Sulawesi: diving in Bunaken and driving through Tana Toraja

Disclaimer: all expenses on this trip came out of my own pocket. Reviews are only a reflection of my honest experience and opinion.

This is the second issue of a 2-part itinerary. Read the first part here.

Sulawesi

The first time my friend suggested we went to Sulawesi, I had to google it. It’s one of the largest islands in Indonesia (and the world), and yet I had no idea of what it was, where it was or what to do there. I know, I’m not exactly proud of me either. 

Froggies Diver's Resort features peaceful views in Indonesia

Sulawesi is, unbeknownst to me, famous for its National Parks – featuring unmatched diving sites and wild animals. Tarsiers and black-crested macaques are among the most popular but there is so much more to see. This island is home to the Torajan people, an ethnic group in Indonesia with very particular architectural designs and funerary practices. Let’s get into the details.

What I visited

Pulau Bunaken

If you’re a diver you’ll probably want to hit me over the head. Sorry in advance. 

A woman walks into the sea in Pulau Bunaken, with traditional fishing boats in the background

Pulau Bunaken is part of Bunaken Manado Tua National Park and incredibly popular among divers and tourists from East Asia. Hotels only exist on two of the beaches so the island remains pretty much local. 

Divers' paradise, Pulau Bunaken, features turtles in many diving sites

We stayed at Froggies Divers Resort, a locally owned all-inclusive hotel run by a Franco-german superpowered couple. Our stay involved early mornings, delicious food and beer, an introductory dive and some of the most beautiful sunsets I’ve seen in my entire life. Yes, this beats Mallorca. Treacherous, I know. 

A traditional fishing boat, moored for the evening, at sunset in Pulau Bunaken, Indonesia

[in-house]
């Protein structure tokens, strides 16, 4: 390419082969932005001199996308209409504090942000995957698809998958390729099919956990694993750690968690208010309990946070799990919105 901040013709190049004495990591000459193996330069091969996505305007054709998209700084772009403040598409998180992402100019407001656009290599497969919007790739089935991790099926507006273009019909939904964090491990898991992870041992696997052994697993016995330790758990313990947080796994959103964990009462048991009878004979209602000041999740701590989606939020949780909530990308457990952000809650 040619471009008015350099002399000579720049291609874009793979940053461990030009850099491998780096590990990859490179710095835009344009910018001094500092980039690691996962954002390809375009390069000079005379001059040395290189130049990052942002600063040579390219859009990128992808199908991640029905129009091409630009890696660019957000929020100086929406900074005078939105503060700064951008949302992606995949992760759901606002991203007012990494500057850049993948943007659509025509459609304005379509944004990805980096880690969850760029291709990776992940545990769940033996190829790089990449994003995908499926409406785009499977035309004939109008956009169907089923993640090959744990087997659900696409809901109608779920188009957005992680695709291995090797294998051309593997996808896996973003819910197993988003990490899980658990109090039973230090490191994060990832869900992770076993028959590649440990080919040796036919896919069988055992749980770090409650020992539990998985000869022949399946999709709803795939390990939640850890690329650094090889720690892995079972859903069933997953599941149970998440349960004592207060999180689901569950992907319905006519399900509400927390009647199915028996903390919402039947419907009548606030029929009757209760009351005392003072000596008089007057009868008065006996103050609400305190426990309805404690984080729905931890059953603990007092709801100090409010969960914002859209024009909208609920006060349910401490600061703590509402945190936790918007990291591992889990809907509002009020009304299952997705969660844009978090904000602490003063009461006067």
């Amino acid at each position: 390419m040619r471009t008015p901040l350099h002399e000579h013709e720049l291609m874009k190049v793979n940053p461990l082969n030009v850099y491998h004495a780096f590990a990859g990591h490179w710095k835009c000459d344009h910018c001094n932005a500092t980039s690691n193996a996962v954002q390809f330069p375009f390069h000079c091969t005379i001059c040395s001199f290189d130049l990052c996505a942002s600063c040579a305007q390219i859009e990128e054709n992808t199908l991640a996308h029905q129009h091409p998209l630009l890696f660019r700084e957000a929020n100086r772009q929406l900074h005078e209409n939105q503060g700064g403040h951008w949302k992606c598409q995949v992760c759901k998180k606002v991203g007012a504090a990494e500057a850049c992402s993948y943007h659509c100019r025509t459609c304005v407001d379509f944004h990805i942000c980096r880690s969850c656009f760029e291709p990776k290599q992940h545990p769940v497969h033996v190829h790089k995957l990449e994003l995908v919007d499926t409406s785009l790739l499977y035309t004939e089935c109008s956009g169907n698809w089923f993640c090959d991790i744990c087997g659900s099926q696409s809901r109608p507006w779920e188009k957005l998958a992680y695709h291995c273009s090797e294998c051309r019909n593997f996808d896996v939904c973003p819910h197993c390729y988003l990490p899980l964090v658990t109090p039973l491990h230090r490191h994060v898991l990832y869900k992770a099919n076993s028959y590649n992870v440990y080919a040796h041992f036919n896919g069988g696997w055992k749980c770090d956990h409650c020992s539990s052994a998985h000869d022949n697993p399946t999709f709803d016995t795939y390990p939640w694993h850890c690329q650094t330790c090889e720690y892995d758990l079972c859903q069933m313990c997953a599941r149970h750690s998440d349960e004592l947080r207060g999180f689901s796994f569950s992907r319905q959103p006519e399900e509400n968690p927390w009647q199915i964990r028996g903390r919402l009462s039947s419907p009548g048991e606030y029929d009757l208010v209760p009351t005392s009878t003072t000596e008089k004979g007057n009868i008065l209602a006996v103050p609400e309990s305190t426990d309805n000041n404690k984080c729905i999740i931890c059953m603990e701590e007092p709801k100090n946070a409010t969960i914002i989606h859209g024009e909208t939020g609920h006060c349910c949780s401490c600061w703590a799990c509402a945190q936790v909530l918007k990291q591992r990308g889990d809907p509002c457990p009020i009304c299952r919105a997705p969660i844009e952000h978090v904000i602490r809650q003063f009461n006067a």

Tangkoko

A two-hour drive from Manado is Tangkoko Batuangus Nature Reserve. It comprises a huge extension of protected jungle (including some primary forest!) where near-extinct species can find solace. It’s particularly famous for homing tarsiers and black-crested macaques, but we also saw cuscus bears, eagles, kingfishers and tarantulas.

We only spent one night there but I’d recommend staying for, at least, two. Similarly to Kinabatangan River, animal sightings are not guaranteed so the longer you have, the higher your chances.

Tana Toraja

Torajan houses against a background of jungle in Sulawesi, Indonesia

Tana Toraja is an area in the centre of Sulawesi occupied by the Toraja people. It’s known for the local funerary practices, but overall, the area is mostly agricultural and banking on the trickle of tourism. Just getting there is an ordeal in itself, so any tourist will need the help of a guide to move around. 

Rice Paddies at sunset in Tana Toraja, Sulawesi, Indonesia

We booked a 5-day tour. Mind you that the drive from Makassar airport to the starting point turned into 12 gruelling hours, so we lost 2 full days to driving. Visiting Tana Toraja was one of the most valuable experiences I’ve had travelling. Anyone planning a long trip to Indonesia should add it to their list – particularly now when the level of tourism is still low to moderate.

Stay tuned (aka hit the subscribe box at the bottom of the page), for a more detailed post on Tana Toraja. Coming soon!

Getting around

Moving around Sulawesi is tricky business. Even though it’s the eleventh largest island on the planet, it’s not serviced by a robust public transport network and everyone drives a car or scooter.

Choose cheap internal flights for larger distances, Grab or privately hired drivers for short to medium trips, and most definitely hire a guide to take you around.

What to eat

Be mentally prepared for an endless supply of fried noodles and rice. Overall, the food was mostly great. I didn’t know I missed Indonesian coffee so much until I had my first cup! It’s sweet, strong and dark. Just like my soul (I had to make the joke, soz).

I was unpleasantly surprised by the fruit. I was hoping to have an abundance like in Bali, yet fresh fruit was difficult to come by. Fish, as you might expect, was superb. Beware if you’re vegetarian or vegan – you’ll have a really hard time finding a suitable meal or explaining your dietary requirements!

And that’s it, folks. It’s taken me ages to finish writing this guide. I hope you’ve enjoyed it, see you soon!

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